“For nearly 40 years, John Wesley Mack and I were friends, confidants and collaborators,” county Supervisor Mark Ridley-Thomas said. “He burnished a distinguished legacy of public service, fathering not one but two generations of civic leaders. Ever the idealist and visionary, he refused to let institutional racism, police misconduct, interethnic strife and the challenges of metropolitan politics impede his quest for civil rights, justice and progress.

“His work bettered the lives of so many people in Los Angeles and beyond. As I offer my deepest condolences to his children and grandchildren, I pledge to continue his legacy through committed, inclusive and principled leadership and service.”

In the aftermath of the 1992 Riots, Mack and a contingent of black leaders led then President George H.W. Bush on a tour of South Los Angeles to survey the most ravaged areas. Out of the riots came Rebuild LA, which was supposed to generate rebuilding and restructuring of businesses in South Los Angeles.

As he recalled in an interview with NPR last year, after the excitement of the project when it was launched, Mack said those in charge didn’t get the whole picture in how to make things work for the betterment of the community.

“Once I got over my anger behind the gang beating, you know, I was beginning to feel cautiously optimistic that maybe we can get some things done,” Mack said.

That would change when Rebuild LA and its expected revitalization of South Los Angeles never really materialized.

“Some promises were made,” Mack would later add during the NPR interview. “You know, press conferences were held. The Vons supermarket, leadership at the time, made a pledge that they were going to build 10 or 12 supermarkets strategically throughout the community. One was built.

U.S. Rep. Karen Bass, who founded the Community Coalition, a grassroots political and social economic organization in South Los Angeles, was effusive in her praise of Mack.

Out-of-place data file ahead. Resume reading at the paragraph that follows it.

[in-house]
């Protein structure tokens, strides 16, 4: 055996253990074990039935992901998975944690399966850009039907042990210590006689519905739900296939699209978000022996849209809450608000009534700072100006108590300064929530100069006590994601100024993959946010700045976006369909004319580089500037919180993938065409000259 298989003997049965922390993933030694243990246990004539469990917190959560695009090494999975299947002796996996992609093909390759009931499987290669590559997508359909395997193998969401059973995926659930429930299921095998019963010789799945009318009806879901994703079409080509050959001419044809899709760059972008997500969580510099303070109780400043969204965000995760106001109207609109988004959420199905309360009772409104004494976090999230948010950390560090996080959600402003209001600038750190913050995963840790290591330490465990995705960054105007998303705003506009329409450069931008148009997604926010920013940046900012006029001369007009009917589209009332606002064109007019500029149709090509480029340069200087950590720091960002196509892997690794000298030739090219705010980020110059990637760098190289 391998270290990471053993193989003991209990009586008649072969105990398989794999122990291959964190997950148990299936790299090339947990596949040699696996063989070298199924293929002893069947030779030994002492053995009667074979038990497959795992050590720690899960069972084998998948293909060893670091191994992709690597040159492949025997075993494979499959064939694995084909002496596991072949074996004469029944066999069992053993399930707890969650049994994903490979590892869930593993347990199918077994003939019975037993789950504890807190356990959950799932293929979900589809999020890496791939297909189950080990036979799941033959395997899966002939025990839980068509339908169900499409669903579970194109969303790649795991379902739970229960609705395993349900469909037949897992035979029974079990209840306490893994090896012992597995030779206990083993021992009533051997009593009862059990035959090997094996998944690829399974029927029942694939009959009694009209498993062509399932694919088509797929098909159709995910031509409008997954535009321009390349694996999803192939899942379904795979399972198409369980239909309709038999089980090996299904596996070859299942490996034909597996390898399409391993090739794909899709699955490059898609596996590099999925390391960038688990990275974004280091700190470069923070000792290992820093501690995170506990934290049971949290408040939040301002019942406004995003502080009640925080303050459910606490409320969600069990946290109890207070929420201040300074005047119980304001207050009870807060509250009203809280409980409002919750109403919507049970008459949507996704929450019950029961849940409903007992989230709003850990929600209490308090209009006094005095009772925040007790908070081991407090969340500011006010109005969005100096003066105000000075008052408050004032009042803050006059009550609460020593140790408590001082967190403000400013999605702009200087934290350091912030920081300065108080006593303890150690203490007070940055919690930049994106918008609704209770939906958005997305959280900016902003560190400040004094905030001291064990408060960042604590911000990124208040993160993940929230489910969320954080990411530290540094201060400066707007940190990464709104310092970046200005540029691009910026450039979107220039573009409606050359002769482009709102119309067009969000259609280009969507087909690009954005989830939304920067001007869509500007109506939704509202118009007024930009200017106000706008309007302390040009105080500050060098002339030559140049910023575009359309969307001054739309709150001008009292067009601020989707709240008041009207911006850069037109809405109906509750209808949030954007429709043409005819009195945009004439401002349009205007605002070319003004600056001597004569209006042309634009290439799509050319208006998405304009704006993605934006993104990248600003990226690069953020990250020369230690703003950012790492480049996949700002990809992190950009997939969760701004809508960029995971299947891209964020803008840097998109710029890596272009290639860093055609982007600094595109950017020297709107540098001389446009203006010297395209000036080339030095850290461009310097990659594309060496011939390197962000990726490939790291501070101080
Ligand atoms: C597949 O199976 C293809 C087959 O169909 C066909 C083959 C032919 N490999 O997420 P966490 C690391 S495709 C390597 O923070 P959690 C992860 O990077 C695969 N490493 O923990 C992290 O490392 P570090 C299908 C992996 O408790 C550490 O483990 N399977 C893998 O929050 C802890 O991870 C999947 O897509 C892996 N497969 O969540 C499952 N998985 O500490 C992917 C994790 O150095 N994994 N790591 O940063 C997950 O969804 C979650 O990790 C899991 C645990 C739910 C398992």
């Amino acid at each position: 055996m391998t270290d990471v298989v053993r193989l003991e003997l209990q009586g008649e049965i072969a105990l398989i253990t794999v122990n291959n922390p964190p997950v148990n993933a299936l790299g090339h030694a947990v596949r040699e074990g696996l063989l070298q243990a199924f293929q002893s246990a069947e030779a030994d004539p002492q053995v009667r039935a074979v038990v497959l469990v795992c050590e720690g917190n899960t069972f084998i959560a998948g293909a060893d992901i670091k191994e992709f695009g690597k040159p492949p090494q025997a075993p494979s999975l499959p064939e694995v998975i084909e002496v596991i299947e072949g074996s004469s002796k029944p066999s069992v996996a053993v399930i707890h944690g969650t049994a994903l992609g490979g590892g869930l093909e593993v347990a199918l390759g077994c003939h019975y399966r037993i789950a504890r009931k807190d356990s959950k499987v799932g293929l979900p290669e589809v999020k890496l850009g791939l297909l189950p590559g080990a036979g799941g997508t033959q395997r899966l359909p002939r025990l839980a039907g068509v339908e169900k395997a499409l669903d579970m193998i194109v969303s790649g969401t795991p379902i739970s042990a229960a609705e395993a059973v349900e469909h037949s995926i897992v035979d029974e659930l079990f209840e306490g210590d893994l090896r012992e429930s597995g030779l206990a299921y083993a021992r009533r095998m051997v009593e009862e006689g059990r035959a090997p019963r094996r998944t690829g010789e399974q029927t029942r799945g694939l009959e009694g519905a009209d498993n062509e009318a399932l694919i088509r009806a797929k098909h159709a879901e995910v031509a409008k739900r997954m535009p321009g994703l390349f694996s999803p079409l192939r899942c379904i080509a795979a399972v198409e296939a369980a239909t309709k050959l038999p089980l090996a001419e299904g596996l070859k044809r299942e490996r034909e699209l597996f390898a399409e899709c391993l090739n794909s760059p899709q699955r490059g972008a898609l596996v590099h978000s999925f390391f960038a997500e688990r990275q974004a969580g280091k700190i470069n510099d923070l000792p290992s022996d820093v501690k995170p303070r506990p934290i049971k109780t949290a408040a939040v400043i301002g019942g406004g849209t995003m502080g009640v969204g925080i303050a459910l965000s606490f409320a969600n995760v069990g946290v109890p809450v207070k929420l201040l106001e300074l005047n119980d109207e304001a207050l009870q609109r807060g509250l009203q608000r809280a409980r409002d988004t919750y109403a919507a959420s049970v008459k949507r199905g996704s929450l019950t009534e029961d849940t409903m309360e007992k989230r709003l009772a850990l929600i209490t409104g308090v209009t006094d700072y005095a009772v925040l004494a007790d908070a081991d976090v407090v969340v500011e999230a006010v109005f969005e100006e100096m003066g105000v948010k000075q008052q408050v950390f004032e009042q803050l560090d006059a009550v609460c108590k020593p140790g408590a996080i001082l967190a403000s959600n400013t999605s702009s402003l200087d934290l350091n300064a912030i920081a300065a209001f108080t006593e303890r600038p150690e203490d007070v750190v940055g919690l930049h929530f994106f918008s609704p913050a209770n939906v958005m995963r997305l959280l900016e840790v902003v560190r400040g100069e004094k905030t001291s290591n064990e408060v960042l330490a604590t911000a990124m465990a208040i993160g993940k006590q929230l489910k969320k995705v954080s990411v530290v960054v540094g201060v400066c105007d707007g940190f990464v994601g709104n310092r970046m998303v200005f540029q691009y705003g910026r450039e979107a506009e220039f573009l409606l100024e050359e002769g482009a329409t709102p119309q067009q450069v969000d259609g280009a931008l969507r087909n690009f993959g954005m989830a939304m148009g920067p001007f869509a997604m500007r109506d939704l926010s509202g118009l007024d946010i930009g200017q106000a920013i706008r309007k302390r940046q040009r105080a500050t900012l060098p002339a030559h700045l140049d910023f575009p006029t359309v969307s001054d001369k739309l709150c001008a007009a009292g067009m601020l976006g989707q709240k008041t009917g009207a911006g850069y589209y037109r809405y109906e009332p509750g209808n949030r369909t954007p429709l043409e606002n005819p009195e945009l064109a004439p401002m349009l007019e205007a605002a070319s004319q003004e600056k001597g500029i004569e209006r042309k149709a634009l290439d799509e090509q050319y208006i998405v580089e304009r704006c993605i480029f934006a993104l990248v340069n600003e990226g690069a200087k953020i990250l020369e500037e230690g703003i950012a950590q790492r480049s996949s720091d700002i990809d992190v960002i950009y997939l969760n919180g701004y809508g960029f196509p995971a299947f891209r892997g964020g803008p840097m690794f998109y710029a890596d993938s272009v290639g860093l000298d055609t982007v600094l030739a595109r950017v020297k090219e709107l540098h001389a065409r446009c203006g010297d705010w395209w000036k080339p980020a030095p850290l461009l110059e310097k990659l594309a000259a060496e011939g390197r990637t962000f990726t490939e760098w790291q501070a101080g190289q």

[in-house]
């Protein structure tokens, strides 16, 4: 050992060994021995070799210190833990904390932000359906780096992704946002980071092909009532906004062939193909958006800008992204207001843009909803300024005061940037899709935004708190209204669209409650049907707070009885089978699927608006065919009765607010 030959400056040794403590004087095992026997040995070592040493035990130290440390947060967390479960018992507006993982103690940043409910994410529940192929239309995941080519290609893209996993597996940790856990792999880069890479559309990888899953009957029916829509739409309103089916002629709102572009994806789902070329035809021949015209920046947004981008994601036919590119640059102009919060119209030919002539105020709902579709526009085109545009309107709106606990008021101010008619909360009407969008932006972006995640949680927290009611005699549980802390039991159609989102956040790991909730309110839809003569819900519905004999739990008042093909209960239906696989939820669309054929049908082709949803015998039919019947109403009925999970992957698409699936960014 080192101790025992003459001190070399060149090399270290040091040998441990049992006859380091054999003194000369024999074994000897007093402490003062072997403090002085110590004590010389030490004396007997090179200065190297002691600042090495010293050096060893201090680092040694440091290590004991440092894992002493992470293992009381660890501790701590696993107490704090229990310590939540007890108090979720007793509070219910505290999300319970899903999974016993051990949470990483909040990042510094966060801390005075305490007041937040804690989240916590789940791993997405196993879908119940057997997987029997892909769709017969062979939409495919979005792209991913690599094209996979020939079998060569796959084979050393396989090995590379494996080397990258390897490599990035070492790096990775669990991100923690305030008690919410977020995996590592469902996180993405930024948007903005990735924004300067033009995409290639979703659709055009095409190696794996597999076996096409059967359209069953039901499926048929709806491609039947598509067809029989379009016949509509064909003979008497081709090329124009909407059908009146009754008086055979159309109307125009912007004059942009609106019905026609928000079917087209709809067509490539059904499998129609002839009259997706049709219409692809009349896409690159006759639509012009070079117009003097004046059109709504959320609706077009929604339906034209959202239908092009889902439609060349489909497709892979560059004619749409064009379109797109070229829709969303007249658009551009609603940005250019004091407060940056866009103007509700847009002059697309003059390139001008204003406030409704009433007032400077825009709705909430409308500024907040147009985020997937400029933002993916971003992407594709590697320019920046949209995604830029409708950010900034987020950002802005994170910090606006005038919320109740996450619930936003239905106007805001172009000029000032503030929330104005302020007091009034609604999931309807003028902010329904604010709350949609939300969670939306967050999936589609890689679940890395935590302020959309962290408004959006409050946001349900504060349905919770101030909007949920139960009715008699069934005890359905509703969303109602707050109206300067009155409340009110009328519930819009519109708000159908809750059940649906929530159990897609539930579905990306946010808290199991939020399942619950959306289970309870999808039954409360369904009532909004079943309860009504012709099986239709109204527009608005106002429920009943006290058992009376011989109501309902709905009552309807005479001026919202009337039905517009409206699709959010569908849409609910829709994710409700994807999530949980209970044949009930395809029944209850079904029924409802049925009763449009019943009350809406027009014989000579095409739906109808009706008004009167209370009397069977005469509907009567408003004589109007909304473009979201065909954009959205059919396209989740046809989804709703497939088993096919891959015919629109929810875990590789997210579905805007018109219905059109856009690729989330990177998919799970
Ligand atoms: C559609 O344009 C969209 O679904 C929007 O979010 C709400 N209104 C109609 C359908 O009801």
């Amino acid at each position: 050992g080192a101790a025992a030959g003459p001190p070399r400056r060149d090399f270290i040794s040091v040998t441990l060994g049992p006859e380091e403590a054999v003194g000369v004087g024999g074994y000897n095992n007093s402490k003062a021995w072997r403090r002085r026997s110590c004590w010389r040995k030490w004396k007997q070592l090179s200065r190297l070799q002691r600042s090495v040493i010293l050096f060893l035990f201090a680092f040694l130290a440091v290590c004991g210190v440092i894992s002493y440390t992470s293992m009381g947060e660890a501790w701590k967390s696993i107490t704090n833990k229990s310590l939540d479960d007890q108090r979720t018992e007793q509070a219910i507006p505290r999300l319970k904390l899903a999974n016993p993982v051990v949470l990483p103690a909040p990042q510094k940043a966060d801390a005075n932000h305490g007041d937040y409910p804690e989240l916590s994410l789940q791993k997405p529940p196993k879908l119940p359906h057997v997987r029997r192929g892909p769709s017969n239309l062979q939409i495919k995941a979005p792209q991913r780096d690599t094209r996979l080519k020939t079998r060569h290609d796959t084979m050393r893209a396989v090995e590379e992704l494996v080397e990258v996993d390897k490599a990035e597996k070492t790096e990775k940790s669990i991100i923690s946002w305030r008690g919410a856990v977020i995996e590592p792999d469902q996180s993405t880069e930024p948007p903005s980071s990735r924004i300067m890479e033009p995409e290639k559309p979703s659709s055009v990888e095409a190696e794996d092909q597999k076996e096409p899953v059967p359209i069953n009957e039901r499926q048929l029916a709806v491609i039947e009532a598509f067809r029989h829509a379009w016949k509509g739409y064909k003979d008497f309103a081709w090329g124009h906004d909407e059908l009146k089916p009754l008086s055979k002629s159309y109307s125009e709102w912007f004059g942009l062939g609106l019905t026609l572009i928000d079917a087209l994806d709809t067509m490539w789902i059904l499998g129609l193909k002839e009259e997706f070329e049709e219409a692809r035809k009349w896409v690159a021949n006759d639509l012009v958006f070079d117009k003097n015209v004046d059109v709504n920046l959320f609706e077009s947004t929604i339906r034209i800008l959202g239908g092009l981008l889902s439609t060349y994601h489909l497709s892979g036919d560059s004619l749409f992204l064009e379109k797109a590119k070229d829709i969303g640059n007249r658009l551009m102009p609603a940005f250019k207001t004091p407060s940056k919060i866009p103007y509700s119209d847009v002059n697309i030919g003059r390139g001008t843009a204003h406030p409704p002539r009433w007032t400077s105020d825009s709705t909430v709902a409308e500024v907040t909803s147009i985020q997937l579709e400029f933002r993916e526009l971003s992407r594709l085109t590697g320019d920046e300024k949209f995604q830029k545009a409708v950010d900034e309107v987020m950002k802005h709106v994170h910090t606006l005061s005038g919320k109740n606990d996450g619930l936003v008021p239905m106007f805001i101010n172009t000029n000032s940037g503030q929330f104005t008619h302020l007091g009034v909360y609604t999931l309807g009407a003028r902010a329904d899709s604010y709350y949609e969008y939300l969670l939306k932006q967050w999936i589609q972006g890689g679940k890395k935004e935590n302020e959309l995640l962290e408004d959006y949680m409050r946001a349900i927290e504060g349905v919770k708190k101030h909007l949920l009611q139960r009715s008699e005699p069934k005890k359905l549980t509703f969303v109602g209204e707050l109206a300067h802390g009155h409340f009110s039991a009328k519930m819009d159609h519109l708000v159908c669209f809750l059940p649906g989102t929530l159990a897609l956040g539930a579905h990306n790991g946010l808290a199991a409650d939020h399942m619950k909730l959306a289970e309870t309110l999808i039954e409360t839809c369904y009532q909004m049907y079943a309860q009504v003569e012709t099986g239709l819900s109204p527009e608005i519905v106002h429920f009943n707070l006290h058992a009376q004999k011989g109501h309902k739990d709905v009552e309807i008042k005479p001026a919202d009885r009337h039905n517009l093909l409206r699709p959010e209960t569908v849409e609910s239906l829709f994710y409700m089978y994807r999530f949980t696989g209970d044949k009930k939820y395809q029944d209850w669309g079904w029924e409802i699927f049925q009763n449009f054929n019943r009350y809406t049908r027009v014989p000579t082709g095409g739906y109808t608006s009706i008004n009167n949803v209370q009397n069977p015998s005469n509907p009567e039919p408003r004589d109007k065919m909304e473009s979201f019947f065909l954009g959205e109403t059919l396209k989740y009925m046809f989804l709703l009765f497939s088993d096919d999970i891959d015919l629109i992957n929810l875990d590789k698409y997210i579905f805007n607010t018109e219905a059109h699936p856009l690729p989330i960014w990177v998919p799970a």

“There was perhaps no bigger leader in the fight for civil rights in Los Angeles than John,” Bass said. “John was a calming and unifying leader when our city needed it most. In his role as president of the Los Angeles Urban League and throughout his service to our city, John played an integral role in leading the movement for improving police community relations, creating fair employment opportunities, and establishing equal access to education.

“John was also a mentor,” Bass said. “He provided me counsel since before the founding of Community Coalition, his guidance never wavering and always true. I will always be grateful for his advice throughout my time in both Sacramento and Washington. But it wasn’t just me that John helped.

“His mentorship transcended generations of leaders and activists in our city. His assistance helped shape a new generation of black and brown leaders in Los Angeles committed to fighting for ideals he held dear.”

Outgoing LAPD Chief Charlie Beck also hailed Mack, saying the city “lost a dedicated public servant.”

“Former Police Commission President John Mack was instrumental in guiding the LAPD towards community-based 21st century policing. Our department and our city are in a better place because of John’s legacy,” Beck added.

Civil rights leader the Rev. Jesse Jackson called Mack “a civil rights giant and freedom fighter.”

“Prayers for and condolences to the family of John Mack and the city of Los Angeles for which he worked so hard to make fair and just for all of its residents,” Jackson said.

Mack received awards from numerous institutions, including the NAACP Legal Defense and Educational Fund, Operation Hope, the Southern Christian Leadership Conference and the California Afro American Museum.